The 8th HEXAG meeting was held at Brunel University, Uxbridge, on 9th December 1997, and 55 members attended. After a welcome by Professor Nicos Ladommatos, Head of the Department of Mechanical Engineering, those present heard a wide range of technical presentations, with the subject of heat exchanger fouling being one of the principal themes of the day. First, however, David Reay introduced the new activities of HEXAG, (as described in the Editorial in this issue of HEXAG News).
The technical presentations were 'kicked off' by Ian Wilson of Cambridge University, who gave a version of his presentation first heard at the 'Focus on Fouling' meeting held earlier in the year at the Institute of Petroleum. This was concerned with the scheduling of cleaning in heat exchanger networks, and he is receiving support for this work from the EPSRC and the petrochemicals industry. Ian stated that scheduling was important in this context because of the high cost of cleaning, and the cost of the energy use caused by fouling. Ian then defined the scheduling problem, data reconciliation, the methods used and his plans for future work.. The main problem area was the crude distillation unit, where the fouling cost penalty was $100,000 per annum for a 1 K drop in the coil inlet temperature.
The project was principally about the monitoring of plant performance - one needs to know the fouling resistance to see if the mitigation methods are working. Then one can take appropriate control by scheduling of the cleaning actions.
A case study from the Esso Fawley refinery was presented. This is a 330 kbbl/day plant, and unit PS3 was examined, this processing 1250 m3/h of crudes. A heat exchanger network of 67 units with a total duty of 210 MW is involved, and the typical period between shut downs was 3-7 years. Data collection commenced in 1995. Indications to date are that the fouling resistances are greater than the TEMA values.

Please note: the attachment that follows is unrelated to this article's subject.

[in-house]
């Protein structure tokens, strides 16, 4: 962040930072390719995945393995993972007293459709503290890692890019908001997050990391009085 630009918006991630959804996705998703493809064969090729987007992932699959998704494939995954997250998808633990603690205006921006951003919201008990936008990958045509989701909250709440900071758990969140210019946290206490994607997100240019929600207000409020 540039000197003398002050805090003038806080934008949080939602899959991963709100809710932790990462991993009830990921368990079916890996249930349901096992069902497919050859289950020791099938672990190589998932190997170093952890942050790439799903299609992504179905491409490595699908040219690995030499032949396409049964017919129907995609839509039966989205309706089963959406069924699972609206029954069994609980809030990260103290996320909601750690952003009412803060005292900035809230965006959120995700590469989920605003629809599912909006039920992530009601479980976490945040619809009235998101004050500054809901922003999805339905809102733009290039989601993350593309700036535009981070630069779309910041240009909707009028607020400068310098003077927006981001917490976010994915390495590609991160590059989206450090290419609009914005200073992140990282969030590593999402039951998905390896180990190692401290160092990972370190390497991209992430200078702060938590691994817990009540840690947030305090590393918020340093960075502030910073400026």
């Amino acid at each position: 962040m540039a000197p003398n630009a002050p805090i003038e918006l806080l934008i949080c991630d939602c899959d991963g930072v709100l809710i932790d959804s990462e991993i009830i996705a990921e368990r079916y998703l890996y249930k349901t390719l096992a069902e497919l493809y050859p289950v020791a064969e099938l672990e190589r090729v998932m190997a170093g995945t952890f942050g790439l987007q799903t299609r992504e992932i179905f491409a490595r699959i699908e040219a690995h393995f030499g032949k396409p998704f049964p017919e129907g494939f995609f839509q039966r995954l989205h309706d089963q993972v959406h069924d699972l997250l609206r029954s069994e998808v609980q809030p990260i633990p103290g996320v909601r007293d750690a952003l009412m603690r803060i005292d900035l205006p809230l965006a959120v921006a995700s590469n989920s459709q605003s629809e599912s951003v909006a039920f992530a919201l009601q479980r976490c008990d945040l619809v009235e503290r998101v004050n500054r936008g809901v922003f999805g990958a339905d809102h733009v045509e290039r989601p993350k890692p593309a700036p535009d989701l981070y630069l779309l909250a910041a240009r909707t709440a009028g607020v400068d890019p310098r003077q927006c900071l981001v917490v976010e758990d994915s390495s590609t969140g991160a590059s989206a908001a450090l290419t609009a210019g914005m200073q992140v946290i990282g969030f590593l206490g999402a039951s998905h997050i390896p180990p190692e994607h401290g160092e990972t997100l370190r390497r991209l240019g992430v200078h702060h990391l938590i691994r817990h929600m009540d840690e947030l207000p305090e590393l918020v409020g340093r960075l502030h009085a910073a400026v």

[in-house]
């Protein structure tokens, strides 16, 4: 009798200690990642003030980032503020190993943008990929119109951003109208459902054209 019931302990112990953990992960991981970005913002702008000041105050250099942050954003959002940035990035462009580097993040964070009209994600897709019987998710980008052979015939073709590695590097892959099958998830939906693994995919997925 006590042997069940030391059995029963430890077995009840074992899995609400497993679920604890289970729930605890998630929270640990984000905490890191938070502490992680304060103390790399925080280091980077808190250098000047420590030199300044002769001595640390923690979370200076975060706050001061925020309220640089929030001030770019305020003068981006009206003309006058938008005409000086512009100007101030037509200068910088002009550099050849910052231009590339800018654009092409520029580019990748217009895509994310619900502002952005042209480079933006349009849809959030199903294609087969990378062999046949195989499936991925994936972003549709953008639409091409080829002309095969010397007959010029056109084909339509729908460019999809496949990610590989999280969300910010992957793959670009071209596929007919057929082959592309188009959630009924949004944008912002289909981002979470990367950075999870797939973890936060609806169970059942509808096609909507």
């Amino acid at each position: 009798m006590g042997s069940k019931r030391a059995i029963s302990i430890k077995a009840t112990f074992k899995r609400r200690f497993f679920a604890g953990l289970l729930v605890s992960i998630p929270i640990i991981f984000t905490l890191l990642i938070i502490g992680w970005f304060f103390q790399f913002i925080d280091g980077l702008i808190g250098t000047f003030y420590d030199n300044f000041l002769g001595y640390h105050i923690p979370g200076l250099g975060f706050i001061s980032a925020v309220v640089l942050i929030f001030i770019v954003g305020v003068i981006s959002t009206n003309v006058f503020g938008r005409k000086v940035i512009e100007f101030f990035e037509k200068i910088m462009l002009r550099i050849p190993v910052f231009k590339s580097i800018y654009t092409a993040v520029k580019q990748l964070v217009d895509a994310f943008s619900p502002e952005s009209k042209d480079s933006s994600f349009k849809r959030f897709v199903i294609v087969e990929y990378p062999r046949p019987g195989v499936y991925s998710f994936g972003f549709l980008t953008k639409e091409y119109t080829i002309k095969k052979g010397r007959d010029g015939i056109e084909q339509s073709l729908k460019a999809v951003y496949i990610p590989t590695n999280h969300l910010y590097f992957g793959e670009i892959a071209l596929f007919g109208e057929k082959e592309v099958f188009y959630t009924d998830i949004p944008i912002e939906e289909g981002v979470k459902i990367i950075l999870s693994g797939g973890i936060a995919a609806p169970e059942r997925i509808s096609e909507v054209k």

Marcus Lentz of GEA Canzler and Andy Pitt of ENTEC then told us about spiral heat exchangers (SHE) and the major installation planned for an effluent treatment plant at the Wilton, Teeside petrochemical complex. Marcus gave us an interesting perspective on the historical development of the SHE and described the operating condition ranges, which the GEA Canzler product can accommodate. A typical application in a fouling environment involved three series units for sludge treatment. The SHEs were used to heat, disinfect and cool the sludge, and the units also functioned as heat recovery units. There are three main variants of the SHE: Countercurrent, crossflow and a hybrid unit where the inner section operates in crossflow and the outer section is countercurrent. This type of combination is used mainly for condensation of vapours in the presence of noncondensible or inert gases.
Andy Pitt then described the role of the SHEs, which his company is installing, on a PTA effluent treatment plant at ICI Wilton. ENTEC specialises in biological waste water treatment plant and in treating waste water from petrochemical installations. In this case the PTA effluent needs to be cooled from 65oC to 35oC in order to be successfully treated. A pilot plant has been installed on site in order to study the fouling behaviour, using a grossly supersaturated effluent stream, which gives a high potential for crystallisation. The plant is being used to assess the nature, rate and degree of fouling, quantified by measuring reductions in heat transfer coefficient and increases in pressure drop. The effect of process variables and cooling water flow rate is also being examined. An optimum chemical cleaning schedule using a caustic solution will be determined, and the impact of fouling on any downstream equipment assessed. (See separate item about the availability of this pilot plant).